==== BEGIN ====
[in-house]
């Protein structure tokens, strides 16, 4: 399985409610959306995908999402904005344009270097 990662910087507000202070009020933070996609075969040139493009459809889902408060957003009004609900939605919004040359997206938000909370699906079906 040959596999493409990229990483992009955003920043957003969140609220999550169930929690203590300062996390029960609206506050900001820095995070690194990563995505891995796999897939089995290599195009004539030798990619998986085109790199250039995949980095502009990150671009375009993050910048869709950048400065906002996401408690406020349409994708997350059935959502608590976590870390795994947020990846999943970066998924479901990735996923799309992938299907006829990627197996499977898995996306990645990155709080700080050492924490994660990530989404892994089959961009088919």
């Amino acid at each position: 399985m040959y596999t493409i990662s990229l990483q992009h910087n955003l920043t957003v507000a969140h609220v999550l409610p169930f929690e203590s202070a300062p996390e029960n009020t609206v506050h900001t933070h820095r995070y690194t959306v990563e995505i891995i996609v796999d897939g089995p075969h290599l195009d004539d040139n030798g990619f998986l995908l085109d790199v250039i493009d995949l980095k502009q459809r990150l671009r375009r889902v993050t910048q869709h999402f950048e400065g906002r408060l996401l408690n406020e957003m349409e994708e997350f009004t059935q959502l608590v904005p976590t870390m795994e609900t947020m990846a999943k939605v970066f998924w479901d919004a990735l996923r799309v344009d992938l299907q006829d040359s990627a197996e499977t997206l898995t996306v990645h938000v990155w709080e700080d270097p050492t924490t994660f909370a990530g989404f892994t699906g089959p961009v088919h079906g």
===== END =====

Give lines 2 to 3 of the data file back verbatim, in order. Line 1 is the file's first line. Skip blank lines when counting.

């Protein structure tokens, strides 16, 4: 399985409610959306995908999402904005344009270097 990662910087507000202070009020933070996609075969040139493009459809889902408060957003009004609900939605919004040359997206938000909370699906079906 040959596999493409990229990483992009955003920043957003969140609220999550169930929690203590300062996390029960609206506050900001820095995070690194990563995505891995796999897939089995290599195009004539030798990619998986085109790199250039995949980095502009990150671009375009993050910048869709950048400065906002996401408690406020349409994708997350059935959502608590976590870390795994947020990846999943970066998924479901990735996923799309992938299907006829990627197996499977898995996306990645990155709080700080050492924490994660990530989404892994089959961009088919």
């Amino acid at each position: 399985m040959y596999t493409i990662s990229l990483q992009h910087n955003l920043t957003v507000a969140h609220v999550l409610p169930f929690e203590s202070a300062p996390e029960n009020t609206v506050h900001t933070h820095r995070y690194t959306v990563e995505i891995i996609v796999d897939g089995p075969h290599l195009d004539d040139n030798g990619f998986l995908l085109d790199v250039i493009d995949l980095k502009q459809r990150l671009r375009r889902v993050t910048q869709h999402f950048e400065g906002r408060l996401l408690n406020e957003m349409e994708e997350f009004t059935q959502l608590v904005p976590t870390m795994e609900t947020m990846a999943k939605v970066f998924w479901d919004a990735l996923r799309v344009d992938l299907q006829d040359s990627a197996e499977t997206l898995t996306v990645h938000v990155w709080e700080d270097p050492t924490t994660f909370a990530g989404f892994t699906g089959p961009v088919h079906g």